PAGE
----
It's getting on in the season, and I had been deadheading the plants (removing flowering tops) for weeks when I noticed the leaves were just starting to get a little bit tougher. Time to harvest for pesto! The pile above represents all that was left in our garden. If you had to buy it at a grocery store, a) it probably wouldn't be as fresh as this, and b) it would cost a day's pay.

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A Beer Pour On a Champagne Budget

It's Champagne all the way down

From the Blindingly Obvious Department at Reims University in France comes the news, published int the Jouranl of Agrucultural and Food Chemistry, that French Scientists Discover the Best Way to Pour Champagne.

According to the article,

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Gardens, Parades, Road Trips, Et Cetera

beach at white rock
Life's a beach, but someone's got to do it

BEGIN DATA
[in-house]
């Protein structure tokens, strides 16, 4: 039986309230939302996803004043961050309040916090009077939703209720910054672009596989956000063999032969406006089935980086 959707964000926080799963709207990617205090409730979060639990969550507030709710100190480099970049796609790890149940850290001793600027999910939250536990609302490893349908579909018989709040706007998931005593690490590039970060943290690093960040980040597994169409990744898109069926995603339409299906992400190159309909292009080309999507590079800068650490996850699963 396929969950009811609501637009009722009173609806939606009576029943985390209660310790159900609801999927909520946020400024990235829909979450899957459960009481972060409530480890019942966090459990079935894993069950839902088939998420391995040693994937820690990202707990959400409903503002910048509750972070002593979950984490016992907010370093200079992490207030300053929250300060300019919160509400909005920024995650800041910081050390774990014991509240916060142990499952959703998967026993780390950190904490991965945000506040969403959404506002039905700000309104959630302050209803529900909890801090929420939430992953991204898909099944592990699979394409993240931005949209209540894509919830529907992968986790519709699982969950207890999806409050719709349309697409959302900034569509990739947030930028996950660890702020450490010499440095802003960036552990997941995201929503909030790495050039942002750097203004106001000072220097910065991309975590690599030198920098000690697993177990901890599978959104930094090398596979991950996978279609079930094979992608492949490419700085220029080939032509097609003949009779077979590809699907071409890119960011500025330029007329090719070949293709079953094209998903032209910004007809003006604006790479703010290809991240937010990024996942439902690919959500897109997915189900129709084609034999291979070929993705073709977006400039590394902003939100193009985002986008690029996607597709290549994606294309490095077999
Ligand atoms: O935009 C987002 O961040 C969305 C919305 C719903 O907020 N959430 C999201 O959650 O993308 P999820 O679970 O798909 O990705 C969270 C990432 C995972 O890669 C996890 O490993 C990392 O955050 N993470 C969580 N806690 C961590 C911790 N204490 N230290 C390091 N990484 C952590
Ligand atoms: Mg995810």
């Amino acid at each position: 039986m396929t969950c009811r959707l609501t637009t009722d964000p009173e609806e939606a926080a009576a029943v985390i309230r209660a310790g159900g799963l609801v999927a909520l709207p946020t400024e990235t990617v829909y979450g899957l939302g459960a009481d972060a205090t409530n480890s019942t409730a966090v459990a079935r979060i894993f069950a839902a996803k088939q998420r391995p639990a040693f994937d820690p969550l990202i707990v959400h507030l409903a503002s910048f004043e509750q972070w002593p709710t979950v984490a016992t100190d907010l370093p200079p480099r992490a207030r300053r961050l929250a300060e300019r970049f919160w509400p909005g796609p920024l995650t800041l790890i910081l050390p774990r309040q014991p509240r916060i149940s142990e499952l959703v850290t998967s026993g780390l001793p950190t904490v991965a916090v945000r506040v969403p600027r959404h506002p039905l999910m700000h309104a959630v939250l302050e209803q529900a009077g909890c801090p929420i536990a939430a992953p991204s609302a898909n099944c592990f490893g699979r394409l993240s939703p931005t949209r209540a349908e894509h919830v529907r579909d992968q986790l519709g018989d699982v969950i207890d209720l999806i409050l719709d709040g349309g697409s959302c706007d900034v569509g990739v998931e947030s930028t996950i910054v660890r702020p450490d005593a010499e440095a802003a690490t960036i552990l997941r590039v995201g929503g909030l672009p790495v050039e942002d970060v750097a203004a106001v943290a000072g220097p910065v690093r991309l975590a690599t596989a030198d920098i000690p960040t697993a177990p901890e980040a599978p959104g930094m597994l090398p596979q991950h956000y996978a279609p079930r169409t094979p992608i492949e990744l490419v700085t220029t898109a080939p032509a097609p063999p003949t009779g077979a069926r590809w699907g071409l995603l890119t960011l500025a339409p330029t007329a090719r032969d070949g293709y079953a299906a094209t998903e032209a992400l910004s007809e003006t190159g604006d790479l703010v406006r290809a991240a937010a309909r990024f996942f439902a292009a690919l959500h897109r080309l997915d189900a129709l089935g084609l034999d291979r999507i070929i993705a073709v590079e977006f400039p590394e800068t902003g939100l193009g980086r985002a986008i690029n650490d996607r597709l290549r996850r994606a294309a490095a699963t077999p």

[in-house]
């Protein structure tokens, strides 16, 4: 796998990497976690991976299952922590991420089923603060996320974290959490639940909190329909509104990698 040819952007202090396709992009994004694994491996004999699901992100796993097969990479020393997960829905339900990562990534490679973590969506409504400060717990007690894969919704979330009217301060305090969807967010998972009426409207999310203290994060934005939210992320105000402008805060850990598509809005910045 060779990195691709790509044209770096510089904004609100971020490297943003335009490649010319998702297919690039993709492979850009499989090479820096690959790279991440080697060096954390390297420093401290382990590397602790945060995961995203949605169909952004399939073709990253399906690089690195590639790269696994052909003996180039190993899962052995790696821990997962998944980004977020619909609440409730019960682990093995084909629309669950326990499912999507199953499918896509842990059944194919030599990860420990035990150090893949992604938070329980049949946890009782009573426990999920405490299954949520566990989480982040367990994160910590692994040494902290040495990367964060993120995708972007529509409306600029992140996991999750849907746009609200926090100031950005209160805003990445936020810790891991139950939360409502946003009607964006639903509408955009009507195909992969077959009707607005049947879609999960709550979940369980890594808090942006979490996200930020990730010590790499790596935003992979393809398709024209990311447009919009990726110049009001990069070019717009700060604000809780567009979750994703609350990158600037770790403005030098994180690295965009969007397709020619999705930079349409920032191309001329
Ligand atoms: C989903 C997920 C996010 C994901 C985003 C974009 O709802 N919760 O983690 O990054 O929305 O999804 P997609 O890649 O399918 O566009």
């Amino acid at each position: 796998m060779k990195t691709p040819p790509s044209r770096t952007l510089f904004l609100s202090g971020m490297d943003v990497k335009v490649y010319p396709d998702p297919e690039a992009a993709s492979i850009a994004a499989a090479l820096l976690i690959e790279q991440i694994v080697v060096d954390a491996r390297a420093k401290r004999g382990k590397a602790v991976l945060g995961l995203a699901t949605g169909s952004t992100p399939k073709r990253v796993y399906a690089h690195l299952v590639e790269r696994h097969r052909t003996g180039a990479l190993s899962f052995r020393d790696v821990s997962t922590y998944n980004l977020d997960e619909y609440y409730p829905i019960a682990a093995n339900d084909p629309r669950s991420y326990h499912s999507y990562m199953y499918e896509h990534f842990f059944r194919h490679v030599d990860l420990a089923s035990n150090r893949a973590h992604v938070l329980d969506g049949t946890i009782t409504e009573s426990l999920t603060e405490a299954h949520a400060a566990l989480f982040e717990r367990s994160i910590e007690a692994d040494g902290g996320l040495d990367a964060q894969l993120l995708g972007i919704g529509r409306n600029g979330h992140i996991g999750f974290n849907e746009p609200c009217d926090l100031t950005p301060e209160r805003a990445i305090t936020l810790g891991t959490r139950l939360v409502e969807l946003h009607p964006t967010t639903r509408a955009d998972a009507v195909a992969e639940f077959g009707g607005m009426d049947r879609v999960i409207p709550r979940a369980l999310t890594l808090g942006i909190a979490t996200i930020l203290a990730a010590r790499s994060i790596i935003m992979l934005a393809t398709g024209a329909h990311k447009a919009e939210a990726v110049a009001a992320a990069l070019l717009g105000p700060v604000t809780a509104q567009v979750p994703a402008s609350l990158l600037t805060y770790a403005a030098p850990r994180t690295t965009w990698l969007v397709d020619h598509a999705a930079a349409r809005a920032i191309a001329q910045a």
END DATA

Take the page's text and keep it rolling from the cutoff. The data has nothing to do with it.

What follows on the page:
It's been a couple of fun weeks here at Chaos Manor: vacation, Vegas, cooking, gardening, birthdays, road trips, and some very merry afternoons on the patio. We had a little bit of inclement weather in August, but fortunately we chose to go to Nevada for precisely that period, so walked into 42 degree C (about 8 million F) sunshine in Vegas. Fortunately it was a dry heat, which means I had to drink four times as much to keep hydrated . . . I love that kind of weather!

patio at home
It's Mojito weather!

We managed to keep our cool, but the gardens went out of control. We got a lot of great veggies this year.

Green things to left are cukes, purple-orange up top are heritage carrots, taters in the middle, the rest zucchini